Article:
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Getting High-Tech with the Help of Standards


06/26/2015

Standards have always been a strategic tool for global innovative progress, enabling technology to evolve reliably and safely, from the first PC computers to 3D printing in space. This week, the International Organization for Standardization (ISO) is highlighting the enabling role that standards play in the innovation process through a social media campaign with Twitter hashtag #hitechstandards. As the U.S. member body to ISO and the coordinator of the U.S. voluntary standards and conformance system, the American National Standards Institute (ANSI) continues to prioritize raising awareness about the importance of the role of standards as technology-infused applications continue to grow.

In his recent editorial in the May/June issue of ISO Focus magazine, ANSI president and CEO Joe Bhatia accentuated the role of standards as a foundation for technological innovation in economies, which also includes the growth of smart, sustainable cities. “Research and development costs are lower when tried-and-true standardized methodologies serve as the launching point for technological advancement,” Mr. Bhatia emphasized. “Whether industries are firmly established or growing into an emerging sector, standards provide a strong infrastructure for subsequent generations of innovation.”

Some emerging areas for high-tech standards include the medical field, including DNA measurement and nano materials. ANSI is dedicated to the growth of these areas as the U.S. member body to ISO. The U.S. Technical Advisory Group (TAG) to ISO TC 229, accredited and administered by ANSI, formulates and delivers U.S. positions and proposals to ISO in all areas of nanotechnology.

Technology is also making an ever expanding impact in the consumer market. Wearable technology—think smart phones, fitness trackers, smart watches— is evolving to the point where consumers rely on such devices that didn’t exist a decade ago to fulfill everyday tasks. The ability for these devices to seamlessly interact with other devices, including televisions, computers, and more, is important. An American National Standard (ANS) from ANSI member and accredited standards developer the Consumer Electronics Association (CEA), ANSI/CEA 2014-B-2011, Web-based Protocol and Framework for Remote User Interface on UPnP Networks and the Internet (Web4CE), defines the necessary mechanisms allowing a user interface to be controlled by outside devices or control points and enables the remote display of such interfaces on mobile phones, televisions, and other electronic devices.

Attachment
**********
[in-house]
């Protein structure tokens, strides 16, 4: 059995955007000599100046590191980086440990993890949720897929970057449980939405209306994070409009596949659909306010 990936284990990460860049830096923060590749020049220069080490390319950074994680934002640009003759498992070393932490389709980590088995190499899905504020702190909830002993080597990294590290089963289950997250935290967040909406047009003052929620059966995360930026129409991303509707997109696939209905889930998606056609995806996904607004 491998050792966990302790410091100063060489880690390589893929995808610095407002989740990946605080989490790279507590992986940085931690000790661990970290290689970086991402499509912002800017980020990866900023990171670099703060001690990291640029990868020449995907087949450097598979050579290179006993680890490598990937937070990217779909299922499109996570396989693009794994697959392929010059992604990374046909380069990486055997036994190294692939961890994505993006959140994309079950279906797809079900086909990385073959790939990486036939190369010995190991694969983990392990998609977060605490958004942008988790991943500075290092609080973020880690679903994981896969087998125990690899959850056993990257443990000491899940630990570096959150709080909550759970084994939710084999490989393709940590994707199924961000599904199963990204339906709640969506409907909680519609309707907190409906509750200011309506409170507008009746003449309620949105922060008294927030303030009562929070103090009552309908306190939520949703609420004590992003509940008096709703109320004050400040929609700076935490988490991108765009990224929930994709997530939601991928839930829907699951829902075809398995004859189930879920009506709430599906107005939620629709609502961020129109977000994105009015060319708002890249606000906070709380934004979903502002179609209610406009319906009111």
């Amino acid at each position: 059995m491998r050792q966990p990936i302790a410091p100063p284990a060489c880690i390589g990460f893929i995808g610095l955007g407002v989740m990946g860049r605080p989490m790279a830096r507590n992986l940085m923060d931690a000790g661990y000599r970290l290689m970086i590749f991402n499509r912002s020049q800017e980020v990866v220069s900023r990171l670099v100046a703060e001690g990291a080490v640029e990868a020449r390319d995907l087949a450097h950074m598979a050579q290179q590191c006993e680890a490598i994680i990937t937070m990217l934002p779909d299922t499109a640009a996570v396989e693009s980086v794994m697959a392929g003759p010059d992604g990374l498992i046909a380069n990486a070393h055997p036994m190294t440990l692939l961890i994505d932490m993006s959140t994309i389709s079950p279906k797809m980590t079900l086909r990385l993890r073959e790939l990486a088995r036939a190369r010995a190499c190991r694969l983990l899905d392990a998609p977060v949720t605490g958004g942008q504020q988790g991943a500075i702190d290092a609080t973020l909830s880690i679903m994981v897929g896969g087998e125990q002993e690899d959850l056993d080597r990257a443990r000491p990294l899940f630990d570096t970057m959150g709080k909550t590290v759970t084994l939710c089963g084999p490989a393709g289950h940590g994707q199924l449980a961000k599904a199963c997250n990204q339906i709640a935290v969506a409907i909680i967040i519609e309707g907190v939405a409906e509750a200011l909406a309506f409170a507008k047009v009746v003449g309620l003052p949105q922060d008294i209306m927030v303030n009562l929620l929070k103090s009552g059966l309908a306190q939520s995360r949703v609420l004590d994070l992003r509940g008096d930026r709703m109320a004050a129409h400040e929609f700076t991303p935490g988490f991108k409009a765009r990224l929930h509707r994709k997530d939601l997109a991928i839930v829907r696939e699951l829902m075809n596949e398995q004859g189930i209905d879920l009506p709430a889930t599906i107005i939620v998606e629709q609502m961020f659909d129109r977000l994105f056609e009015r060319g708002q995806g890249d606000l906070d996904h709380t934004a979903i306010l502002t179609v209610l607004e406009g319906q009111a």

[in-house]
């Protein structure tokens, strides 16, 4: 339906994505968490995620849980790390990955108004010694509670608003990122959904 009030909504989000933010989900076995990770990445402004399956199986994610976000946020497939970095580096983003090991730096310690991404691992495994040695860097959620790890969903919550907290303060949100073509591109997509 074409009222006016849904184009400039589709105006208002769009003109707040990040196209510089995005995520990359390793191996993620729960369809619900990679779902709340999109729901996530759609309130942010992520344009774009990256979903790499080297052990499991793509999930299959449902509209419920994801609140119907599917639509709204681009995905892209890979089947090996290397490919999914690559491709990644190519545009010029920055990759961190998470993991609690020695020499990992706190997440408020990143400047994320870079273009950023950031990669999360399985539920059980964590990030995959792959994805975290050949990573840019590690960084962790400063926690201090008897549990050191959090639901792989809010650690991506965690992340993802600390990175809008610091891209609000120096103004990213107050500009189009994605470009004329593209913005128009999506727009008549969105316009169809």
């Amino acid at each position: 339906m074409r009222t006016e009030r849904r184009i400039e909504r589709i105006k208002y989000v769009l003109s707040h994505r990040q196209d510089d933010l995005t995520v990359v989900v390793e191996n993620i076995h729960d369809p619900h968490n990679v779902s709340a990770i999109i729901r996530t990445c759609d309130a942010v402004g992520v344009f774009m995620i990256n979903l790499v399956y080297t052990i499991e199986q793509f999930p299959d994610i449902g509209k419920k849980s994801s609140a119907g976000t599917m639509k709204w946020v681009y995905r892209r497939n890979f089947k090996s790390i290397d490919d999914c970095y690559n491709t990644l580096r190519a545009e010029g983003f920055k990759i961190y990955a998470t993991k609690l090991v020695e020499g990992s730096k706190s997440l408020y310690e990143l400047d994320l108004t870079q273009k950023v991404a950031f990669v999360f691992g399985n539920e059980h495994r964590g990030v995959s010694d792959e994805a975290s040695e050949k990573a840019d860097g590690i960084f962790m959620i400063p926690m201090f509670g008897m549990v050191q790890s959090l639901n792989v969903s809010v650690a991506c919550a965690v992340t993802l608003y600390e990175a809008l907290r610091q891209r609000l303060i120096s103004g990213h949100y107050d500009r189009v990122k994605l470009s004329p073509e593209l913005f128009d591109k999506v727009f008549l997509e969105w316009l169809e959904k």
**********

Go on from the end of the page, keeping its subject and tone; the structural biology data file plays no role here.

Standards are also the foundation for the development of smart cities. Earlier this month, the National Institute of Standards Technology (NIST) and U.S. Ignite hosted the Global City Teams Challenge Expo, which showcased the influence of the Internet of Things (IoT) on Smart Cities, which continues to expand. The ANSI Network on Smart and Sustainable Cities (ANSSC) serves to enhance smart city standardization efforts, serving as a forum for information sharing and coordination on voluntary standards, conformity assessment, and related activities for smart and sustainable cities in the U.S. and abroad.

A new report from the McKinsey Global Institute also highlights how the Internet of Things has great economic potential. It projects that always-connected IoT devices could generate global profits ranging between $4 trillion and $11 trillion by 2025– a figure that only emphasizes why standardization efforts are so critical. Earlier this year, ISO/IEC Joint Technical Committee (JTC) 1, Information Technology, announced the creation of a Working Group (WG 10) that focuses primarily on standardization needs related to the IoT. The U.S. plays a leading role in JTC 1, with ANSI holding the secretariat and Karen Higginbottom Director of standards initiatives at Hewlett-Packard, serving as JTC 1’s chair.

“Today, a large amount of America’s economic growth comes from industries that barely existed 20 years ago,” said Mr. Bhatia. “Those sectors offer the greatest promise for job creation and market expansion that can support the next generation...But their success depends upon continued innovation, and that innovation depends on standards.”

ANSI invites all stakeholders to share resources at www.standardsboostbusiness.org, a standards development campaign which offers resources, studies, and other tools for companies, organizations, government agencies, consumers, young or emerging professionals, and students that want to learn more about standards.

Follow ANSI at @ANSIdotorg for the latest developments in standardization.

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